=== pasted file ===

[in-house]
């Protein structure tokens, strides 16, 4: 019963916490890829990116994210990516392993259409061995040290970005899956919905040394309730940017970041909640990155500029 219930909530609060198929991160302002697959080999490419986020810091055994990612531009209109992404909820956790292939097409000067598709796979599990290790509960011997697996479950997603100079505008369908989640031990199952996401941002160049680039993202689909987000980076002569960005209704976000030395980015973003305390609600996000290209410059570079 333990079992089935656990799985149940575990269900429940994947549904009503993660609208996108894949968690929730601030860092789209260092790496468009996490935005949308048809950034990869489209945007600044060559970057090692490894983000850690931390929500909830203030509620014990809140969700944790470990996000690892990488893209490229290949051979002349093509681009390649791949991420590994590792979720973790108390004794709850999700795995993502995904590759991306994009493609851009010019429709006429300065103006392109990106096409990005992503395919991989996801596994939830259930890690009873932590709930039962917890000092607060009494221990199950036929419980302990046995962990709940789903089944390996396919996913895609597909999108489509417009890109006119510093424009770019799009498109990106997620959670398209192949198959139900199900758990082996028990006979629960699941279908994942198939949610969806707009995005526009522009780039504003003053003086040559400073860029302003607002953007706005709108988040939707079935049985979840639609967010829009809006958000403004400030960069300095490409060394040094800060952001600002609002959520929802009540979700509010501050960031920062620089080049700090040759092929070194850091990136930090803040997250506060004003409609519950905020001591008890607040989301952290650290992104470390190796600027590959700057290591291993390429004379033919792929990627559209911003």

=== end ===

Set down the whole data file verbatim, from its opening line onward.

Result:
[in-house]
């Protein structure tokens, strides 16, 4: 019963916490890829990116994210990516392993259409061995040290970005899956919905040394309730940017970041909640990155500029 219930909530609060198929991160302002697959080999490419986020810091055994990612531009209109992404909820956790292939097409000067598709796979599990290790509960011997697996479950997603100079505008369908989640031990199952996401941002160049680039993202689909987000980076002569960005209704976000030395980015973003305390609600996000290209410059570079 333990079992089935656990799985149940575990269900429940994947549904009503993660609208996108894949968690929730601030860092789209260092790496468009996490935005949308048809950034990869489209945007600044060559970057090692490894983000850690931390929500909830203030509620014990809140969700944790470990996000690892990488893209490229290949051979002349093509681009390649791949991420590994590792979720973790108390004794709850999700795995993502995904590759991306994009493609851009010019429709006429300065103006392109990106096409990005992503395919991989996801596994939830259930890690009873932590709930039962917890000092607060009494221990199950036929419980302990046995962990709940789903089944390996396919996913895609597909999108489509417009890109006119510093424009770019799009498109990106997620959670398209192949198959139900199900758990082996028990006979629960699941279908994942198939949610969806707009995005526009522009780039504003003053003086040559400073860029302003607002953007706005709108988040939707079935049985979840639609967010829009809006958000403004400030960069300095490409060394040094800060952001600002609002959520929802009540979700509010501050960031920062620089080049700090040759092929070194850091990136930090803040997250506060004003409609519950905020001591008890607040989301952290650290992104470390190796600027590959700057290591291993390429004379033919792929990627559209911003």